This is a question which has troubled me since I started my PhD in January 2013. I have searched for advice on the subject of What do the Examiners Expect but with little success. I eventually came across an interesting paper by Dally et al, Assessing the exhibition and the exegesis in visual arts higher degrees: perspectives of examiners, which appears to offer fairly succinct advice on the subject (Dally et al., 2004).

The authors interviewed by means of in-depth telephone conversations, 15 Visual Arts examiners from 10 Australian higher education institutions. I get the impression that the authors were somewhat surprised to discovered that their sample of examiners appeared to be relatively consistent in the criteria they employ to judge a Visual Arts doctoral thesis.

There was a consensus that the exhibition was the most important element. Candidates should demonstrate a journey indicating the development and successful resolution of their research question, demonstrating exemplary technical skill as well as an ability to represent and communicate new, fresh, imaginative, innovative ideas. There was some disagreement as to whether these should be original ideas. The exhibition should clarify where the student is and where they have been. When asked what they considered to be an unacceptable standard the examiners where consistent in their opinion that a lack of research basis was one of the most frequent reasons for dissatisfaction.

Examiners felt that “the exegesis would position or contextualise the work within its field, explain the research process and/or clarify the contribution and significance of the project.” Examiners expected “the artwork to 'speak for itself' while at the same time anticipating that the exegesis would continue the conversation.” In conclusion, “examiners expected to see clear evidence of a relationship between the written and practical components, with the artwork primarily seen as the defining element in determining whether or not the degree should be awarded.”

The paper is available under a number of citations and titles, my reading is based on the HTML version, the title of which is quoted above and is available from the link below.


Dally, K., Holbrook, A., Graham, A. & Lawry, M. (2004) The processes and parameters of Fine Art PhD examination. International Journal of Educational Research, 41 (2), pp.136–162.


Tuesday, March 12, 2013

The First Death of Photography 1895

Searching my archives today I came across the book, Photography: Artistic and Scientific by Robert Johnson and Arthur Brunel Chatwood, Published 1895. I reproduce here an extract from the Introduction. There is something slightly timeless about the sentiment expressed even if the language and the grammar are a little dated.

The strides that photography is made during the last few years, due to the patient and earnest work of a large body of experimentalists, have not been an unmixed blessing; the production sensitive plates and other materials at cheap rates, and the possibility which exist today of buying everything ready prepared, having induced thousands to take up photography as an amusement, not as “hobby.” The result has been that the quality of the work produced has deteriorated. We do not say that the photographs are no t[sic] produced today far excelling those of the wet collodion period, but we do say that if the whole of the plates exposed in any recent year could be collected, the average quality of the results, whether from the technical or the artistic standpoint, would be found much lower than that of 20 years ago.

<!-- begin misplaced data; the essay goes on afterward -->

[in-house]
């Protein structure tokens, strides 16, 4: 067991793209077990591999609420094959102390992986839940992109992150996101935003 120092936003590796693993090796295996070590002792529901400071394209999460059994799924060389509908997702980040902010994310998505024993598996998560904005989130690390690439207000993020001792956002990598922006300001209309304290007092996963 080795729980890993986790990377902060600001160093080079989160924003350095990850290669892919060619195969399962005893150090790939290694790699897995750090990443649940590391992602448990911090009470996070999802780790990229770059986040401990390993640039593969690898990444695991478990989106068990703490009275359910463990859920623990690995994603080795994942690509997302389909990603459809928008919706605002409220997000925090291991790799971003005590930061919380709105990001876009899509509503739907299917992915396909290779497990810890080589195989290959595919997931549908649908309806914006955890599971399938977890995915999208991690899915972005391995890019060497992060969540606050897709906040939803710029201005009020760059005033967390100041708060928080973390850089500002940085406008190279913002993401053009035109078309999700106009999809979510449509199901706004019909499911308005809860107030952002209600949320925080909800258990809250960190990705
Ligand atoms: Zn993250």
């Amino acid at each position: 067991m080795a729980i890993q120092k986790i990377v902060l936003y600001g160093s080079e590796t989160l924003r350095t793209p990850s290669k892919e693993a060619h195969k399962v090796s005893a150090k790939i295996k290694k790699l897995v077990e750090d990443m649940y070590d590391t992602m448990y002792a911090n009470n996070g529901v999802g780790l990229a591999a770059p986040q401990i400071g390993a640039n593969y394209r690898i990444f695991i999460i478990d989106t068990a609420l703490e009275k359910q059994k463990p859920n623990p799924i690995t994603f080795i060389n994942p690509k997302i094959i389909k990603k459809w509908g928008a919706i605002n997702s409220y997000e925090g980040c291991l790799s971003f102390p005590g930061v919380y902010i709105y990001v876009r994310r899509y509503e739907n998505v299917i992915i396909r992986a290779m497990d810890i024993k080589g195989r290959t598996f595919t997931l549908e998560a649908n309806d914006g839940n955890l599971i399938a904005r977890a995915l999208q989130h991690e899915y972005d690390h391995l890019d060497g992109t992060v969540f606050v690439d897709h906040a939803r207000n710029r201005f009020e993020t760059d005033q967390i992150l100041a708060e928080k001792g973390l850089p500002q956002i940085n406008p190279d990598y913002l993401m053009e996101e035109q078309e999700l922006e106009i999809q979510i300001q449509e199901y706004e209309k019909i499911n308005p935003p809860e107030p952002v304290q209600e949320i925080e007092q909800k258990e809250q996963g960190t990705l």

In the days of wet collodion, only those who were prepared to take great trouble, to exercise much thought, and to do serious work, were attracted by photography. The enormous amount of impedimenta that it was necessary to carry about deterred the half-hearted; the trouble of preparing plates caused every effort to be put forth to make each plate serve a useful purpose, and the fact that the negatives were developed on the spot, gave every opportunity for correcting by a second exposure, the errors of a first.

“Some years ago,” says a contemporary magazine, “when amateur photography was in its infancy here, as well as in other countries, a soulless corporation extensively advertised a camera which only required a button to be pressed and pictures were made. The idea soon took root that there was nothing in photography, when it merely required the pressing of a button. It was apparent that any fool could do that. And when these cameras where purchased and tried, the result convinced the owner of the fact, not only that any fool could do it, but that he was a fool a good many sizes larger for doing it. The feeling of disgust and disappointment was created, and there is little doubt but that photography was taken up by thousands and dropped again when it was found out how it had been misrepresented to them....

...Photography is considered by very many as an art, and photographers, consequently, as artists; nothing could be further from the truth. Photography is purely an interesting science; it records with greater or less fidelity the scenes and incidents presented to it; and this record is governed by scientific and mechanical principles alone.

Art consists of the representation of a conception formed in the mind of the artist in such a way as to be appreciable to other minds. And the photographer becomes an artist only in so far as his work shows that he has the mind of an artist.
I particularly like these two final paragraphs, they sum up quite concisely the paradox of photography which persists even to this day, technology v aesthetics. The change from the wet collodion process to dry plates was the first technological turn in photography. Similar sentiments have been expressed when other technological turns have influenced the popularity of photography, namely the introduction of the Kodak Brownie, 35mm photography and of course the biggest technological turn of them all the digitisation of photography. On each occasion the cognoscenti have thrown their hands in the air and claimed that the end of photography is nigh.

You can view the book on line here